1481236333 DM Workbook v4 115 .pdf

File information

This PDF 1.7 document has been generated by Adobe InDesign CC 2017 (Macintosh) / Adobe PDF Library 15.0, and has been sent on pdf-archive.com on 17/02/2017 at 10:57, from IP address 54.93.x.x. The current document download page has been viewed 321 times.
File size: 139.04 KB (2 pages).
Privacy: public file

Document preview


This can all be done correctly with a minimal amout of
software and less hardware. — deadmau5


▶▶ Tracks and Groups
▶▶ Earballing
▶▶ EQing for Clarity

A good EDM producer has to have great musical instincts,
and also some serious technical knowledge about processing
and handling audio. The mixing process starts as you’re
laying down your first tracks. Set up groups to help you keep
organized–with the drums all summing into a drum group and
the bass and synth pads each doing the same. Balance your
track volumes against each other roughly, and try to keep your
master volume around -6 db so you have headroom to work
with when you go into your mastering plug-ins later.
Use EQs to help similar instruments or instruments that play
in similar ranges fit together without sounding muddy or dull.
Figure out what part of the harmonic spectrum you want from
a given instrument–top end shimmer, or bass resonance for
instance–and duck the rest of the frequencies to make sonic
room for other sounds.

▶▶ Getting Your Leads

to Sit in the Track
▶▶ Shaping Your Bass
▶▶ LFO Tool vs.
▶▶ Mixing in Home


Use side-chain compression, keyed to your kick drum, to make
big leads feel like they’re a cohesive part of your track. This
ducks the lead’s volume every time the kick hits, and keeps it
from sounding like it's sitting awkwardly on top of the mix.
You also want to duck your bass volume when your kick drums
hit, to avoid phase-cancellation dulling your kick sound. An
LFO tool works even better than side-chain compression for



Most importantly, don’t feel like you need better gear to be better
at mixing. DAWs like Ableton come with all the plug-ins you really
need to make a great sounding mix. Focus on training your ears
and getting used to what the plug-ins can do for you before you
start investing in more studio equipment. Most of the gear Joel
uses he admits he doesn’t really need—for him, expanding his
studio is a matter of passion, not necessity.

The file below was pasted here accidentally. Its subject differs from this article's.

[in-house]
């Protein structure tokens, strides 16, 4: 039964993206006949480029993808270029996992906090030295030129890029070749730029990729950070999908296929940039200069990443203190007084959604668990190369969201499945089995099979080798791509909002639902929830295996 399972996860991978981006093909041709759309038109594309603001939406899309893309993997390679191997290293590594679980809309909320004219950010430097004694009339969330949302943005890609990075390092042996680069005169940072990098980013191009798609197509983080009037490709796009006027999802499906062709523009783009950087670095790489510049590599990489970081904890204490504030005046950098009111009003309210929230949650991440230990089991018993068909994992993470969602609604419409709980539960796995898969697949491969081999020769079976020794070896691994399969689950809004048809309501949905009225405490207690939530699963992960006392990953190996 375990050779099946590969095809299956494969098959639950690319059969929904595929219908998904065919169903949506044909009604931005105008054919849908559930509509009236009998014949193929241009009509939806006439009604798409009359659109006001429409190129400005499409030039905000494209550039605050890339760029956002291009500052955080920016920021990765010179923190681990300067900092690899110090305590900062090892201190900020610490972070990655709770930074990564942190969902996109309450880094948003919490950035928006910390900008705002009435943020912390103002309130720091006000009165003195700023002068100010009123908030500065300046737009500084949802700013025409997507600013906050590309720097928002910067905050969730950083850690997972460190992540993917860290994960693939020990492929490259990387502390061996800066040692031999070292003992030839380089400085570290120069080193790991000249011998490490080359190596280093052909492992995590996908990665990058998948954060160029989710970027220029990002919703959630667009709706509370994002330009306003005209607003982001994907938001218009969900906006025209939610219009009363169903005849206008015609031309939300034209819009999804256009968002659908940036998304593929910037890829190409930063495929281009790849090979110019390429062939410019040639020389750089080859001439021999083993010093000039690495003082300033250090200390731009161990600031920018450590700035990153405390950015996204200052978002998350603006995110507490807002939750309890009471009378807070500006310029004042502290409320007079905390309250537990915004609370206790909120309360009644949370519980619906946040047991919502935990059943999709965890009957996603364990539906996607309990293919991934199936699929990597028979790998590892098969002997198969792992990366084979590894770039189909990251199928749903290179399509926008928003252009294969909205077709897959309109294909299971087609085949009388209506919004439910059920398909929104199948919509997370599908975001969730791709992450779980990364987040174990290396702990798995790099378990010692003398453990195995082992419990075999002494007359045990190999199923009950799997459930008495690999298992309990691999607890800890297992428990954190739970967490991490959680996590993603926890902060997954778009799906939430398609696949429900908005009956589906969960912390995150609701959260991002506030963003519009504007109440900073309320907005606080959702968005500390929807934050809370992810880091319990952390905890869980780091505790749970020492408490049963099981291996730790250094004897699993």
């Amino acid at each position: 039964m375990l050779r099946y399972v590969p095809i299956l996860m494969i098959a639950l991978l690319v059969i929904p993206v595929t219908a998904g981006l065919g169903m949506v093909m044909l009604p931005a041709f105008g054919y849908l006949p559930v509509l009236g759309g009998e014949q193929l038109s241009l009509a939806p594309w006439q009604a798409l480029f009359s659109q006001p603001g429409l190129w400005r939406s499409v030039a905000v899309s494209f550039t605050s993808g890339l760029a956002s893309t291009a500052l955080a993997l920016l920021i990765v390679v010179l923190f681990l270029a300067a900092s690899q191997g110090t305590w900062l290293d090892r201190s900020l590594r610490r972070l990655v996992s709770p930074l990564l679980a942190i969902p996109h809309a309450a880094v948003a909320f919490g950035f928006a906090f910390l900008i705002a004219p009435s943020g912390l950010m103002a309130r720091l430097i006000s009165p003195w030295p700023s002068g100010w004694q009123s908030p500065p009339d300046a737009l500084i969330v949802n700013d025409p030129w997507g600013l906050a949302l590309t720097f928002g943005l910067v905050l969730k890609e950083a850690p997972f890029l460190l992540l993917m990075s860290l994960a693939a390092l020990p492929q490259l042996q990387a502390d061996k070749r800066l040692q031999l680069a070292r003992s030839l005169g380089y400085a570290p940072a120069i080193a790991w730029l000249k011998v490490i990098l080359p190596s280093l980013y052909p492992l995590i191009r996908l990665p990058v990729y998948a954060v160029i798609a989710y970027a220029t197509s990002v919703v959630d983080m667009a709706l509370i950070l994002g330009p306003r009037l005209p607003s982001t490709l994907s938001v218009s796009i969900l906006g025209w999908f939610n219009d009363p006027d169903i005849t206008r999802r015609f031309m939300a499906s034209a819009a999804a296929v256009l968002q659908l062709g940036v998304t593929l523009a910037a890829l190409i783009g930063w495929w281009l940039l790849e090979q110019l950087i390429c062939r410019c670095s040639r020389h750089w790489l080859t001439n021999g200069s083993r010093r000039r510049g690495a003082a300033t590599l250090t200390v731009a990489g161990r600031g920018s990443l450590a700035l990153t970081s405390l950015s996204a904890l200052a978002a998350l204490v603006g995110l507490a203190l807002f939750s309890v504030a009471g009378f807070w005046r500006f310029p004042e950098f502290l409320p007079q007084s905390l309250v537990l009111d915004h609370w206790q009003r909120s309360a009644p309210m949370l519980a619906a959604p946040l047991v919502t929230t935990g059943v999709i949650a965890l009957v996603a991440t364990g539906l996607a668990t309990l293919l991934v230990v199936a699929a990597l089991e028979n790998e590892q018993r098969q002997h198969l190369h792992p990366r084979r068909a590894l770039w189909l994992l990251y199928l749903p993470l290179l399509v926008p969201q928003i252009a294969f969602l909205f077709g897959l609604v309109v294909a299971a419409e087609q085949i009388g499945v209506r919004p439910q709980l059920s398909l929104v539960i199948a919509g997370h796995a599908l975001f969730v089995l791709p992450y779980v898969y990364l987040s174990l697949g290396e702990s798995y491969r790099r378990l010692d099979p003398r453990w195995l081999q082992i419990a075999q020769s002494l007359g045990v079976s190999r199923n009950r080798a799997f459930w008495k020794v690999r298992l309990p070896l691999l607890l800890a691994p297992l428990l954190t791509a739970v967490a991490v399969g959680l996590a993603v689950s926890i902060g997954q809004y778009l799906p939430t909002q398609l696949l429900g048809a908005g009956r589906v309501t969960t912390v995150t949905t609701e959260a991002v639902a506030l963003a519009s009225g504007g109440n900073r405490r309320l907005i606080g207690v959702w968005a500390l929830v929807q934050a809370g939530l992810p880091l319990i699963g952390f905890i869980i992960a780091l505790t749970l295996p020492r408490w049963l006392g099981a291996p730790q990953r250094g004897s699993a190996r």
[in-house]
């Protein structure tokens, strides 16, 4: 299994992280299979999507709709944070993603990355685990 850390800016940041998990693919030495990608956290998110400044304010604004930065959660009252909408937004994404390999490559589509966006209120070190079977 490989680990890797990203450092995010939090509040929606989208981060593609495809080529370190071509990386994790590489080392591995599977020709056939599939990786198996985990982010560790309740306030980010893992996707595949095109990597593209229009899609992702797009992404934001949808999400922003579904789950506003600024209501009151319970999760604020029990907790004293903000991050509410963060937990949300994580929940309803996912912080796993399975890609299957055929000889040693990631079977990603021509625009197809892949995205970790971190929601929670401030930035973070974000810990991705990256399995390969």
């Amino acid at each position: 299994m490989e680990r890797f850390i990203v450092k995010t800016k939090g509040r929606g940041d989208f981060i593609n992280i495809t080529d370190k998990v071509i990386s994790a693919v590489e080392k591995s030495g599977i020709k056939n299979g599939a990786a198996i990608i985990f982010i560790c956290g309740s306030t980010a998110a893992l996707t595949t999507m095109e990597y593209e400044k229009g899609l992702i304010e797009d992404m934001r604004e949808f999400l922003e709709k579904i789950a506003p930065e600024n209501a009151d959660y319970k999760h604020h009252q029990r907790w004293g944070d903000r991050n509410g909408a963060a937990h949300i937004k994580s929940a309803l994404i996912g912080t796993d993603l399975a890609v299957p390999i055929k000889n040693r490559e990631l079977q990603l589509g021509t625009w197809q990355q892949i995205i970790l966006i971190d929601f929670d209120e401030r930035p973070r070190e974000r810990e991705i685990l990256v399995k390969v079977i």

If you want to to dive deeper into the gear used in this chapter,
here’s a list:
▶▶ Fab Filter Pro L Limiter
▶▶ Ableton Compressor PlugI-in
▶▶ Ableton Graphic EQ
▶▶ Xfer LFO Tool
▶▶ Waves Max Bass
▶▶ Listen to the full tracks Joel uses as examples:
▼▼ "Polaris" for EQing stacked synths
▼▼ "No Problem" for side-chaining a lead line
▼▼ "Imaginary Friends" for carving low-end with an LFO Tool.

Get to know the frequency spectrum. The better trained your
ears are at distinguishing different frequencies, the better you’ll
be at EQing your tracks. Spend some time experimenting with
your DAW’s graphic EQ, or use this program to start getting
used to what the different frequencies sound like.

▶▶ See what mixing can do. Find a track of yours that hasn’t gotten
a lot of mixing attention and try out the skills you’ve picked up in
this chapter. EQ your mid-range synths and pads around each
other, carve your bass and compress your leads. Export versions
of the track before and after you tweak the mix so you can hear
the overall difference when your work is done.


Download original PDF file

1481236333-DM_Workbook_v4_115.pdf (PDF, 139.04 KB)


Share on social networks

Link to this page

Permanent link

Use the permanent link to the download page to share your document on Facebook, Twitter, LinkedIn, or directly with a contact by e-Mail, Messenger, Whatsapp, Line..

Short link

Use the short link to share your document on Twitter or by text message (SMS)


Copy the following HTML code to share your document on a Website or Blog

QR Code to this page

QR Code link to PDF file 1481236333-DM_Workbook_v4_115.pdf

This file has been shared publicly by a user of PDF Archive.
Document ID: 0000556603.
Report illicit content